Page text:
Our Sponsors:

Read more »

Trending Stories

Our Members

Many thanks to Charlton Price and Linda Nordstrom some of our many supporters.


Most Commented


    Stop funding school construction with clear cuts

    Guest Opinion: The state Constitution sets up for an inevitable conflict between environmental protection and paying for school construction. We end failing both causes.
    Diminishing returns: A marbled murrelet fishes for dinner.

    Diminishing returns: A marbled murrelet fishes for dinner. Gus Van Vliet, US Fish & Wildlife Service/Wikimedia Commons

    Education and nature are sacred in Washington. Yet when we build new schools, tens of thousands of trees on state trust lands are felled to fund their construction.

    An archaic article in our state constitution requires it.

    It is a tragic irony that we educate our children in schools built with money earned by denuding and despoiling the very environment we want them to learn to cherish and protect. Also tragic is that few citizens know our state still clear-cuts forests, including old-growth, to fund school construction and remodels.

    Lawmakers should abolish our state’s obsolete, frontier-era, “timber for schools” funding scheme because it hinders our Legislature’s ability to fulfill its constitutional duty to “provide for a general and uniform system of public schools” and unnecessarily threatens our states’ wildlife, fisheries and public lands.

    In 1889, our state founders saw the cathedral-like stands of timber that graced our mountainsides and cradled our salmon-rich streams as an inexhaustible, tax-free revenue source for education. Article IX of the Constitution codified this vision and the 1966 Common School Construction Fund Amendment cemented it by mandating that, in addition to adhering to state and federal conservation laws, the Department of Natural Resources had to help bankroll school construction costs with timber harvest revenues from its 2.2 million acre trust lands.

    Since 1966, the DNR has maximized revenue for schools by allowing private logging companies to aggressively clear-cut our leased public lands. The resultant devastation to fisheries and forests is well known. For example, in the 1980s, logging caused landslides on the North Fork of the Stillaguamish River that almost eliminated that stream’s legendary run of acrobatic summer steelhead and discharged  an immense stain of mud for almost three years into Port Susan Bay, 37 miles downstream in Puget Sound.

    When this year’s legislature revisits the McCleary decision’s demand to restructure K-12 funding for long-term sustainability, citizens should contact and encourage their representatives to develop legislation to terminate the DNR mandate. The DNR could immediately trim off the substantial, self-perpetuating bureaucracy that surrounds its timber sales units. The agency could prioritize preservation and recreation and invest any profits from maintenance harvests into land rehabilitation projects, scientific research or buying new lands.

    Lost revenue could be replaced with an education-dedicated 1 percent increase in corporate B & O taxes, an education-dedicated income tax, or the redirection of corporate tax breaks to our schools.

    Since the 1980s, the DNR has been unable to keep pace with demand for new schools as Washington’s K-12 student population has exploded past 1 million. Simply put, there are too many kids and not enough trees.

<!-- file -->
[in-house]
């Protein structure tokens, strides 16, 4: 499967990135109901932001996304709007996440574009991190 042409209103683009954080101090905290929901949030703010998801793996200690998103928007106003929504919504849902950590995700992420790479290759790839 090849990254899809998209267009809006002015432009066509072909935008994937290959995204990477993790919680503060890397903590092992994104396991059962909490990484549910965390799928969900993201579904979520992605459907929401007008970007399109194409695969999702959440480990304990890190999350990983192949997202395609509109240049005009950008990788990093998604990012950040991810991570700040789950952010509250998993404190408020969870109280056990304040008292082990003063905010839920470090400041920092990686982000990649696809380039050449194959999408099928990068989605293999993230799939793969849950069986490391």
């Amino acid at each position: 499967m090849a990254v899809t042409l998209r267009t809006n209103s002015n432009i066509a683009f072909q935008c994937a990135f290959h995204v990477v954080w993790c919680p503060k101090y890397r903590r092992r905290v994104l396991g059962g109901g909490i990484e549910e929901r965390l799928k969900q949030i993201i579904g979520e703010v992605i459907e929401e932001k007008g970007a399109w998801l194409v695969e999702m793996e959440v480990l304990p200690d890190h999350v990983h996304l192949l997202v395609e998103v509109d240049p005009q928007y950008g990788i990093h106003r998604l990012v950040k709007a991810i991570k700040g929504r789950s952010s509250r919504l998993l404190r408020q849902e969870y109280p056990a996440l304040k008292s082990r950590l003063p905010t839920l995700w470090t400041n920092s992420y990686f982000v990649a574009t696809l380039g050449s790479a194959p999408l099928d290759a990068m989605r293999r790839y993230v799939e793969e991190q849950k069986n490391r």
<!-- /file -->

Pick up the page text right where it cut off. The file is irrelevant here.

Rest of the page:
As school construction demands have soared, the DNR’s actual share of costs has shriveled. In 2006, for example, DNR data shows timber sales contributed only $75 million to that year’s $1.9 billion K-12 capital projects. For perspective, Microsoft’s profits in 2006 were $12.6 billion.

    With DNR funds at a trickle, local property tax responsibility for bricks and mortar has bulged from 33 to 85 percent of costs since 1987, according to the Superintendent’s Office of Public Instruction. But new levies only pass consistently in wealthier jurisdictions — dozens of local capital bond votes have failed in the last decade in predominately low-income districts where students of color suffer the worst effects of the failed mandate.

    When needed schools go unbuilt, children are packed into schools and classrooms like sardines. Every day, over 100,000 students are relegated to “portable” classrooms in school parking lots across the state. In 2012, the Seattle School District reported that 5,000 students — 10 percent of the student population — sat in portables, and others studied in gyms and hallways. The National Education Association ranks Washington 43rd in class size averages.

    Let’s be honest. This is beyond embarrassing. It is indefensible.

    Like what you just read? Support high quality local journalism. Become a member of Crosscut today!


    Posted Mon, Jan 13, 6:20 a.m. Inappropriate

    I hope you enjoyed the piece!
    A few notes:
    1)The DNR Mandate will only be when ended when enough of us demand that it be dropped in history's dustbin. No surprise there. So:
    a)Please contact your legislators and interested advocacy groups! Get 5 friends to join you. www.leg.wa.gov
    b) Spread the word about the mandate- it is fascinating to watch the unfamiliar hear about it! Knowledge is power- Share it!

    2) Because of word count constraints I was not able to highlight why capital budget issues, including those I cover in the essay, are not receiving much coverage in Olympia. Mainly its because the McCleary petitioners based their case almost exclusively on Article 9, Sec. 1, a decision which has limited school funding's presence in the McCleary based budget restructuring. (See Const. ref. below).

    3)For those who are interested in researching this fascinatingly complex topic more deeply, feel free to contact me. This essay is derived from my 1997 UW Master's thesis, "The Deer Creek Story," which I can share with you. Deer Creek was the source of the Stillaguamish steelhead and landslides mentioned in the essay.